Bulgaria President May Order Ex-PM to Start Cabinet TalksElizabeth Konstantinova
Bulgarian President Rosen Plevneliev will probably ask former Prime Minister Boyko Borissov to form a new administration after his Gerb party won May 12 elections and give a date for Parliament to reconvene.
The president is taking his first post-election step by scheduling the start of coalition talks as the Central Electoral Commission prepares to release final results. Gerb took 30.5 percent to the second-place Socialist Party, which garnered 26.61 percent. Plevneliev will make his announcements at 2 p.m. in Sofia today.
The narrow gap between the two parties’ results may prolong political tensions that started when Borissov’s Cabinet lost power in February by anti-austerity protests. Squabbles with rivals including the Socialists over curing the economic slump, boosting tax revenue and building a 10 billion-euro ($13 billion) nuclear power plant raises concerns about whether Bulgaria will have to call new elections as early as this year.
“With only four parties having qualified for the next parliament, the room for the political engineering that is needed to produce a stable ruling coalition looks limited,” Kristofor Pavlov, chief economist of UniCredit Bulbank in Sofia, said in an e-mailed note. “The polarized campaign makes it unlikely that the elections restored faith in the political system, which would have reduced the political and social tension in the country.”
Gerb, which stands for Citizens for the European Development of Bulgaria, is set to get about 97 seats in the 240-member Parliament, with about 84 seats going to the Socialists, according to the electoral commission.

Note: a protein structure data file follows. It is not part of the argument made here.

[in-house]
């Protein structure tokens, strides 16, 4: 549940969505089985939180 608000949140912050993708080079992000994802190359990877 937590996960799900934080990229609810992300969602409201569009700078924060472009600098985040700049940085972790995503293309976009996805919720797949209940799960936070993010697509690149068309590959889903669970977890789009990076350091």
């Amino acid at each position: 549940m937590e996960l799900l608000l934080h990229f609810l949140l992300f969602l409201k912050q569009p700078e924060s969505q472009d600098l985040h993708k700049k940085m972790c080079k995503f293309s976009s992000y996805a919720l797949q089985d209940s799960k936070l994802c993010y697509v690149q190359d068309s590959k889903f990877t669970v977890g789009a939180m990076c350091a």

The Movement for Rights and Freedoms, which represents the ethnic Turks in the Balkan country, won 11.29 percent and may control 36 seats, while the radical nationalist Attack party got 7.3 percent with 23 lawmakers, the Central Electoral Commission said.
Gerb will comment on plans after official results are released, the party said in an e-mailed statement after the vote. Borissov was the only political leader who didn’t hold a press conference after the elections. Gerb is seeking the informal support of Attack to form a minority government, Pressa newspaper reported today, citing unidentified politicians.
The Socialists and the Movement for Rights and Freedoms said they are prepared to form a coalition Cabinet, while Attack said that no government can be formed with the composition of the new Parliament. The Movement ruled out a coalition with Gerb.
A possible Socialist Cabinet with the Movement would be “positive news that will help to avoid a return to the polls,” Pavlov said. “But forming a coalition government is likely to need either tacit or more formal support from the nationalist Attack party, which is a clear drawback, given its excessive fiscal populism and hostile rhetoric toward international investors.”
Attack leader Volen Siderov said he will only support a government that would “free Bulgaria of the colonial rule of international monopolies.”
The Socialists and Attack want to scrap Bulgaria’s current 10 percent flat tax on personal and corporate income and resume building the Belene nuclear power plant by Russia’s Rosatom Corp. Borissov canceled the project because of a lack of funds and investors. The Movement wants to keep the flat tax and are neutral on Belene’s construction.
Former Finance Minister Plamen Oresharski, the Socialists’ choice for premier, told reporters on May 13 that the “economy and finances are in a free fall” and the most urgent measures would be to boost budget revenue by curbing contraband and lifting administrative pressure on businesses.